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If this is in the scope of MO, I would like to gather here the known tactics of Lie algebra integration, since it appear surprisingly hard to find such a compendium, library or any other kind of collections on this topic.

A Lie algebra integration should be a tactic (a functor or maybe something less formal) that assigns a Lie group to any given Lie algebra and preferable a Lie group morphism, to any Lie algebra morphism. In the most general scenario this would be applicable to infinite Lie algebras and over arbitrary fields, but as I said,less general tactics are ok.

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1.) A well known integration method, is of course the integration by path. This technique is functorial (over at least finite dimensional, real Lie algebras AFAIK) and assigns a simply connected Lie group to any given finite dim. Lie algebra. An introduction can be found in the paper "Integrability of Lie brackets" of Crainic and Fernandes and the references therin.

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2 Answers 2

Sometimes one can use the Frobenius theorem which furnishes leaves to involutive distributions. For example: If $\mathfrak h\subset \mathfrak g$ is a Lie subalgebra and $G$ is a Lie group with Lie algebra $\mathfrak g$, then the left invariant vector subbundle of $TG$ generated by $\mathfrak h$ is an involutive distribution. The leaf through $e$ is then a Lie subgroup of $G$ with algebra $\mathfrak h$. See for example 5.2 in 1. Its use for integrating homomorphisms of Lie algebras is described in 5.4 of 1: The graph of the Lie algebra homomorphism integrates to a leaf in the product of groups, whose projection to the first group is a covering.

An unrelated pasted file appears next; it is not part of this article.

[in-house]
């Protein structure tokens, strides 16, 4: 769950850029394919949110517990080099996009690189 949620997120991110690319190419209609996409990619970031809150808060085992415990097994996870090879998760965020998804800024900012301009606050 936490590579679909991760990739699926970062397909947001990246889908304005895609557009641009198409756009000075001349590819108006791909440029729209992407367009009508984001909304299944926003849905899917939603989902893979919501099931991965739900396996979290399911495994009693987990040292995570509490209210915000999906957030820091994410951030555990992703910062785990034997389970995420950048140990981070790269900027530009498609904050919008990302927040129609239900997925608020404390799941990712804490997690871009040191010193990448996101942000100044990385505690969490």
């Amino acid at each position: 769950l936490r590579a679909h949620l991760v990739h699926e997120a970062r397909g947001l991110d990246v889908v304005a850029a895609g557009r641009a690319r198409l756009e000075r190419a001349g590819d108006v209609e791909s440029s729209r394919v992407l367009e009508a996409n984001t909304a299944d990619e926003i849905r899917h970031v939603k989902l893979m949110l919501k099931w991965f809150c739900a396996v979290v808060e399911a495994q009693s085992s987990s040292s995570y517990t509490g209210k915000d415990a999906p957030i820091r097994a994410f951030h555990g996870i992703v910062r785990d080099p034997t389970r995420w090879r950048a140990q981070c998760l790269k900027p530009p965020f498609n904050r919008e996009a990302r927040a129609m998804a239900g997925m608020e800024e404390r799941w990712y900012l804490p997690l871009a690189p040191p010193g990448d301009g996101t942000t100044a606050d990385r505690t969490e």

The Frobenius theorem can also be used to integrate the action of a Lie algebra on a manifold to a local action of a Lie group on the same manifold. This manifold can even be enlarged to carry a global action, but it might be non-Hausdorff then; see 2 (which elaborates on results of R. Palais).

In infinite dimensions, the notion of regular Lie group allows at least to integrate Lie algebra homomorphisms, see 40.3 in 3. Note that there are infinite dimensional Lie algebras (even Banach-) which do not admit any Lie group -- these are called non-enlargeble; see [4]. 43.6 of 3 contains an example of a sub Lie algebra of a Lie algebra with Lie group, which itself does not admit a Lie group.

  • 1 Peter W. Michor: Topics in Differential Geometry. Graduate Studies in Mathematics, Vol. 93 American Mathematical Society, Providence, 2008. (pdf)

  • 2 Franz W. Kamber, Peter W. Michor: Completing Lie algebra actions to Lie group actions. Electron. Res. Announc. Amer. Math. Soc. 10 (2004) 1-10. (pdf)

  • 3 Andreas Kriegl, Peter W. Michor: The Convenient Setting of Global Analysis. Mathematical Surveys and Monographs, Volume: 53, American Mathematical Society, Providence, 1997. (pdf)